Cheap Food I Love (Polish Special): BIGOS

The guidebooks struggled to say much about Bialystok. A large Eastern Polish town, the last big place before the relative wilds of Belarus, it carries itself half like a seedy frontier outpost and half like a respectable suburban nowhere. A smiling taxi driver picked us up from Bialystok’s business hotel, for instance, and took us to the station, where his next passenger was a young girl who got into the front seat and started showing him wads of banknotes. Bialystok was our stopover between Warsaw and the bison-filled forests, and it was also the first place I ate Bigos.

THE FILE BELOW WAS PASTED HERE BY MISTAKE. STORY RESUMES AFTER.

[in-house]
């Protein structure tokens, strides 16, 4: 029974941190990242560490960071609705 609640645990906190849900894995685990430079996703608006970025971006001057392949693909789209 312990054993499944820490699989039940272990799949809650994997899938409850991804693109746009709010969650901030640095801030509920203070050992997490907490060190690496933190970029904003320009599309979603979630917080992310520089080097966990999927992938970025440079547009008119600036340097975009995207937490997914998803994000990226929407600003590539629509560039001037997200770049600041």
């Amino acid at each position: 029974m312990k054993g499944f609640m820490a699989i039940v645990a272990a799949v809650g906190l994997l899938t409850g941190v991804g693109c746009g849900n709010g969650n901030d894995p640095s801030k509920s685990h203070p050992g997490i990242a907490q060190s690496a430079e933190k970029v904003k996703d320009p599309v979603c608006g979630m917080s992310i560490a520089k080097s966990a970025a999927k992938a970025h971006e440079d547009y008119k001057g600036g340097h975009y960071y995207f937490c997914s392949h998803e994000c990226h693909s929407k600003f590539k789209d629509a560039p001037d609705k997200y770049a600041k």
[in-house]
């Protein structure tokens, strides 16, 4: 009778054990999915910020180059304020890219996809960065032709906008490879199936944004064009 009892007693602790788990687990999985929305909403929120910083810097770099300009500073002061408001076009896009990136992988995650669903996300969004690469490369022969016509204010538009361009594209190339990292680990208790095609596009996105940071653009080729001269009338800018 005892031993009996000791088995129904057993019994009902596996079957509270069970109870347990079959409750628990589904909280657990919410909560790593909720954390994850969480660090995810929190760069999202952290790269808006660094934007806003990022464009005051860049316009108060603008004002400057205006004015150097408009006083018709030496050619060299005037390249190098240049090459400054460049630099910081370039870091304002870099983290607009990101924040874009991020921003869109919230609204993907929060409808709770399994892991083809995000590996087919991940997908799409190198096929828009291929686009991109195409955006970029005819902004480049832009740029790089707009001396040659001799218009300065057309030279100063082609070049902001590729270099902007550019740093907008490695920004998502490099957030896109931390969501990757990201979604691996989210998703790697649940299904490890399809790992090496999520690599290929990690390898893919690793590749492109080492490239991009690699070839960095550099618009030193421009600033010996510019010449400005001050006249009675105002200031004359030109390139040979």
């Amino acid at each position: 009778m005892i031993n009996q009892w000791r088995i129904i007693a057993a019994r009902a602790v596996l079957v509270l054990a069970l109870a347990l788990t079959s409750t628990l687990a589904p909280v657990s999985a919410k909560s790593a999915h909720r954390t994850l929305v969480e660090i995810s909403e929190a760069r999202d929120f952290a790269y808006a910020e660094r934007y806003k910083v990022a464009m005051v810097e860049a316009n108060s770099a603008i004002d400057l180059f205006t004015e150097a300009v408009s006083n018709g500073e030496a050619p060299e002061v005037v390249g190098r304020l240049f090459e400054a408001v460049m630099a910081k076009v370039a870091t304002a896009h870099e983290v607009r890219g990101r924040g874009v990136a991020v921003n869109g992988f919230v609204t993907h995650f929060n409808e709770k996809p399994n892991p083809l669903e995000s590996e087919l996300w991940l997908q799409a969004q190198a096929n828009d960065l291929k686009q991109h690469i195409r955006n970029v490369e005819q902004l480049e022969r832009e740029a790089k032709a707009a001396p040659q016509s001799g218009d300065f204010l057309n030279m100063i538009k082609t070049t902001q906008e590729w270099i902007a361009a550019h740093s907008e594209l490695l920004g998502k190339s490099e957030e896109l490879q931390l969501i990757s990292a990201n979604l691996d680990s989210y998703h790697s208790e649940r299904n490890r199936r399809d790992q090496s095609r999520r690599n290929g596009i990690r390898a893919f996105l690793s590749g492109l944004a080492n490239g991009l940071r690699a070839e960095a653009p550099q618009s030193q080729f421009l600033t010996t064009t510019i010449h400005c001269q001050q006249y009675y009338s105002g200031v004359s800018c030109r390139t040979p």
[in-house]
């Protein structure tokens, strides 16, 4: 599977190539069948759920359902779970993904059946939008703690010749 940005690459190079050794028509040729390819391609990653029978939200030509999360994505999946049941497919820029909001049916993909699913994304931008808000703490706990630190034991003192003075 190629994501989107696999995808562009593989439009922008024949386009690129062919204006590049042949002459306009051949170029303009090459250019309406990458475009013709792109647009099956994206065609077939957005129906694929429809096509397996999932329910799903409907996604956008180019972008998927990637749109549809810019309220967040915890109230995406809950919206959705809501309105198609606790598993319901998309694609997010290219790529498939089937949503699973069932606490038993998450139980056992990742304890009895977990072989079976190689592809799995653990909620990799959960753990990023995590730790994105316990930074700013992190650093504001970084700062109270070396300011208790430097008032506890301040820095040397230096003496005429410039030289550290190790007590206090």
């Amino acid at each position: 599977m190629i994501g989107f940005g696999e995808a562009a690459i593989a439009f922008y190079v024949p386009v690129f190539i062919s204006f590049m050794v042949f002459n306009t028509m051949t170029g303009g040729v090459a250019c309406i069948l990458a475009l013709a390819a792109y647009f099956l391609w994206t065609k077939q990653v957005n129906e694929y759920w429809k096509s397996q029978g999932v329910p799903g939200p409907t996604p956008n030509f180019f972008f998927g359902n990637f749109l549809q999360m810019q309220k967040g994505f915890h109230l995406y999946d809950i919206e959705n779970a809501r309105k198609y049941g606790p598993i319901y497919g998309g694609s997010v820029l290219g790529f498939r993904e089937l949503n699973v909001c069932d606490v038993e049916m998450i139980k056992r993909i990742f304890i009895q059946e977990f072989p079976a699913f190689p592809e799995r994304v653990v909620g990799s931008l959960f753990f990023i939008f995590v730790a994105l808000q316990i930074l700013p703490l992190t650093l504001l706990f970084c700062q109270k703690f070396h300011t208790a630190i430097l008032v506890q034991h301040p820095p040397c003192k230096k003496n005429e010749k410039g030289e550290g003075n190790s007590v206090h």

Bigos is a sauerkraut-based stew which is (apparently) constantly reheated over a period of several days – if not weeks – with new meat continually added. Nobody in Poland makes this authentic Bigos for sale anymore, though it may still be eaten in homes: the snack bars and pubs that do offer it presumably make up their stock each morning. Our guidebook was sniffy about this but the bar-snack Bigos I ate was glorious – tangy gravy, lovely stodgy cabbage, chewy meat. We’d been nibbling peanuts on the Warsaw train and hadn’t eaten properly since breakfast, so stumbling into a basement student bar and finding Bigos on the menu was a treat. It cost about 45p. I had happier moments in Poland, and ate better and more unusual food, but I don’t think I ever felt more contented.